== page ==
Announcing Marpa::XS 0.016000

I released Marpa::XS 0.016000 a week ago and the cpantesters results look excellent. With this release, my conversion of Marpa from Perl to C is finished. A lot of Perl code remains, to be sure, but all of it is code that arguably belongs in some kind of higher-level language.

This release was checked for leaks and other memory issues. The couple of issues that turned up were fixed.

What is Marpa?

Marpa is an advance over recursive descent and yacc. I hope the Marpa algorithm will become the standard parser for problems too big for regular expressions.

  • Marpa parses in linear time, all classes of grammar that are currently in practical use.
  • The importance of parse-time debugging is often underestimated. Marpa's parse-time error detection breaks new ground -- Marpa is fully aware of exactly where in the parse it is at all times, and of exactly what input it expects and why. This means parse-time error detection, once a desperate last resort, now can be used as a parsing technique in itself.
  • Marpa is a general BNF parser -- that means if you feed it anything written in BNF, it "just parses" it. This includes grammars which are left-recursive, right-recursive and ambiguous -- even infinitely ambiguous.
  • Marpa never goes exponential -- worst case, even for highly ambiguous grammars, is O(n**3), which is considered optimal.

What is next with Marpa?

At this point, little remains to be done before a a 1.000000 beta release of Marpa::XS. Once Marpa::XS does go beta, I expect to be able to keep its interface stable.

Inside Marpa::XS, the portions converted to C amount to a complete, if low-level, parsing library. The libmarpa library does not, however, have the documentation that you'd expect in a library being released on its own.

Also, frankly, before writing the documentation, I need to redo the interface to libmarpa. As long as the interface to libmarpa was a strictly internal affair, I didn't worry about it much -- I made the first cut at a design, and got it working. I then looked at the result. If the design was so awful that it got in the way of features or was an efficiency issue, I fixed it. If ugliness or awkwardness was its main issue, I moved on. With the first pass and a few trial applications behind me, I now know how the libmarpa interface should look.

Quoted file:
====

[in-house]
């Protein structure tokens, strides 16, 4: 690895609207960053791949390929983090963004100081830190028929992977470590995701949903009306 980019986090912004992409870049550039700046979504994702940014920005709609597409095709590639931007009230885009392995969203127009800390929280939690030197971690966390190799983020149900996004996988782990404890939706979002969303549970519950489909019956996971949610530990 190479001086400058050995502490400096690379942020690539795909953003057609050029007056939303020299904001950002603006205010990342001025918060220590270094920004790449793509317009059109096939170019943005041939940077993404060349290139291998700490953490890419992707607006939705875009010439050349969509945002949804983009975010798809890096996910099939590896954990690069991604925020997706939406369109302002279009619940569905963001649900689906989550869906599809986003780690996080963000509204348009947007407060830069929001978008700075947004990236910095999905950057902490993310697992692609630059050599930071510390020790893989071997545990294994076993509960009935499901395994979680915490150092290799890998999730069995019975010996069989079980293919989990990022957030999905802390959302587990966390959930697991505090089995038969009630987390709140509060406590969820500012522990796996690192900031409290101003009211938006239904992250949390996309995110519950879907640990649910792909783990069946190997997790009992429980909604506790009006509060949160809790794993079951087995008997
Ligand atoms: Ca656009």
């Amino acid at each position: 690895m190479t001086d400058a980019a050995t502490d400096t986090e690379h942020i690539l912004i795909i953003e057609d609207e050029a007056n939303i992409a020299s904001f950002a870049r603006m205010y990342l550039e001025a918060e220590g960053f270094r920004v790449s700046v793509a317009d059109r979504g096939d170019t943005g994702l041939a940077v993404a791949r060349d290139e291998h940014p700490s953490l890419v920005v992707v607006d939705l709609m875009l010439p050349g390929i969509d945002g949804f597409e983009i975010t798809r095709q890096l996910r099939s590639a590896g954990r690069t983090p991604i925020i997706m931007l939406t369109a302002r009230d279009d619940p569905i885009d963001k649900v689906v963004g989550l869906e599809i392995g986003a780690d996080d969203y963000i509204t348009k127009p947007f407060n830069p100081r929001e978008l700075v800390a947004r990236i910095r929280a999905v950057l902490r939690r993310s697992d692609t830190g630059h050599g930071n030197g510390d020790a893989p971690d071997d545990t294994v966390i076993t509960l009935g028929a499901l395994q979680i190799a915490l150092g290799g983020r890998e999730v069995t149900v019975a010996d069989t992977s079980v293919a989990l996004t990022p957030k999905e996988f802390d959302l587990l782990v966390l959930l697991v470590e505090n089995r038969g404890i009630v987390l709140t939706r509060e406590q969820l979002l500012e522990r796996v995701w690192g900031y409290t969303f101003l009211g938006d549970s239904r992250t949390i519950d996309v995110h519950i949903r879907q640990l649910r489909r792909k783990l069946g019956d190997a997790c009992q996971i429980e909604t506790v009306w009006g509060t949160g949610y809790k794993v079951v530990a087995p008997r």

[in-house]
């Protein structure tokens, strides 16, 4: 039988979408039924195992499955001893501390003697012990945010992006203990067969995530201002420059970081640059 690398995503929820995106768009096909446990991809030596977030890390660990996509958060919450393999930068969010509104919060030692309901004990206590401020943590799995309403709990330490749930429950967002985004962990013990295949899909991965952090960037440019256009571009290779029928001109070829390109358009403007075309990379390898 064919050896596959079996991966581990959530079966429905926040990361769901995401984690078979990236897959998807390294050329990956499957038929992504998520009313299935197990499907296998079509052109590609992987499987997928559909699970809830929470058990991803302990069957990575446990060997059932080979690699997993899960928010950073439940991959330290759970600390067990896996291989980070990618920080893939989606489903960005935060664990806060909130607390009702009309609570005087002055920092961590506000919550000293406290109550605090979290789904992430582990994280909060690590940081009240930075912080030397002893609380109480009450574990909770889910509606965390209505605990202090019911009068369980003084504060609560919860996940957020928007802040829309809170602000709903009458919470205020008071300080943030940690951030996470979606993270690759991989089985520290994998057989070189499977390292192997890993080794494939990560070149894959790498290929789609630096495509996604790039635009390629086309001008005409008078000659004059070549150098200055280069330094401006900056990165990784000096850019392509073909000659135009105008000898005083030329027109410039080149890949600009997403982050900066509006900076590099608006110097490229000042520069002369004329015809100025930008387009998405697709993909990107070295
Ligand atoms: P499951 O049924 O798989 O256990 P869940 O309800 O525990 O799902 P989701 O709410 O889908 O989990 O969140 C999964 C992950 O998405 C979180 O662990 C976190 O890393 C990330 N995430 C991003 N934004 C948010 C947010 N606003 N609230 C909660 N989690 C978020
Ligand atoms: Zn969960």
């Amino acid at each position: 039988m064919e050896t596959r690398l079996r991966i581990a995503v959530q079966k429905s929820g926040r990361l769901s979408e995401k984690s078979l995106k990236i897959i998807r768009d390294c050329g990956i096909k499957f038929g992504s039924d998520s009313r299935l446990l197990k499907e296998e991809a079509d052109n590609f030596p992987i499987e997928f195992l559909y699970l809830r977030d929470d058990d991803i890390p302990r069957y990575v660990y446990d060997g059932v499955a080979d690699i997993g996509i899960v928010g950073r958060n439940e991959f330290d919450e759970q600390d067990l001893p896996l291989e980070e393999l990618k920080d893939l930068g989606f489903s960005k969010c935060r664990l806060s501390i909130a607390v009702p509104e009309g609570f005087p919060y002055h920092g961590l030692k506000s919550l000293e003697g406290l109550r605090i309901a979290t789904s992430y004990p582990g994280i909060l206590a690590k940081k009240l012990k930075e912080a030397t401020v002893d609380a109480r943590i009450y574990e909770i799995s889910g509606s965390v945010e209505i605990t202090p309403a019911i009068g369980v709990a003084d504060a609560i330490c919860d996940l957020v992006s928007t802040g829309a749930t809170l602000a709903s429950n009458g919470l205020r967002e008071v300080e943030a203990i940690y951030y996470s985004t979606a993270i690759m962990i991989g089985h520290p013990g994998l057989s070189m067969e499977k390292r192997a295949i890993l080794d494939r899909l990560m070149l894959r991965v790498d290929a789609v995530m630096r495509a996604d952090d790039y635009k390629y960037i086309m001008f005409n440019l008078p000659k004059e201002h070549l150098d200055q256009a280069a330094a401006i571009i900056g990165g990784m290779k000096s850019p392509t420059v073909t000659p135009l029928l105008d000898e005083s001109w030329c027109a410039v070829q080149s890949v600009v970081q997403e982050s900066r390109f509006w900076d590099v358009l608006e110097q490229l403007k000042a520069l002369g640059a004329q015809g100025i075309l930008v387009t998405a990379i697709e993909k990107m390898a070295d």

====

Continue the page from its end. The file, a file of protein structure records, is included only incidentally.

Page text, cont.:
Once I have libmarpa finished and documented, the next step will be Marpa::Thin. These days a lot of people like to hack interfaces. The Marpa project is about the parse engine -- when it comes to interfaces, I want to put everyone else on a level playing field with me, if not get out of the game altogether. Marpa::Thin will be a "thin" Perl interface to libmarpa.

Currently, I plan to create a SWIG interface to libmarpa, which means that any environment that SWIG supports (and there are a lot of them) will have access to the low-level Perl library. I have mixed feelings about Marpa leaving its Perl home, but I think most Perlers share my belief -- we contribute to the Perl community, not because it is a goal in itself, but because it is the best way to contribute to a larger community.

Limitations and Comparisons

Currently, the major limitation of Marpa::XS is that it is alpha. Development is well advanced, but the interface remains subject to change. For a comparison of Marpa to other parsers, one which is careful to point out situations where older parsing algorithms may still be superior, see the "Limitations and Comparisons" section in my announcement of Marpa::XS 0.008000.


  1. "higher-level language": Of course, depending on the application, the ideal "high-level language" may be C. But I feel no real need to convert the code for the user interfaces to C, and the scripts for building and testing really should be in a highly portable high-level language.
  2. "in linear time": To be specific, Marpa parses any LR-regular grammar in linear time -- O(n). LR-regular is a vast class of grammars that includes LALR, LR(k) for all k, and LL(k) for all k. This means that Marpa parses, in linear time, every grammar parsed by yacc, recursive descent and regular expressions.
  3. "considered optimal": The phrase "considered optimal" elides some irrelevant bits of theory. It would be a bit of a surprise if it is possible to do general BNF parsing in O(n), but nobody has proved that it can't be done. The Valiant algorithm parses general BNF and is O(n**2.376...) or better. But Valiant's algorithm is only faster for huge problems, and for those it needs a machine with many terabytes of main memory to deliver on its speed claims. So it won't be competing with Marpa any time soon.

About Jeffrey Kegler

user-pic I blog about Perl, with a focus on parsing and Marpa, my parsing algorithm based on Jay Earley's.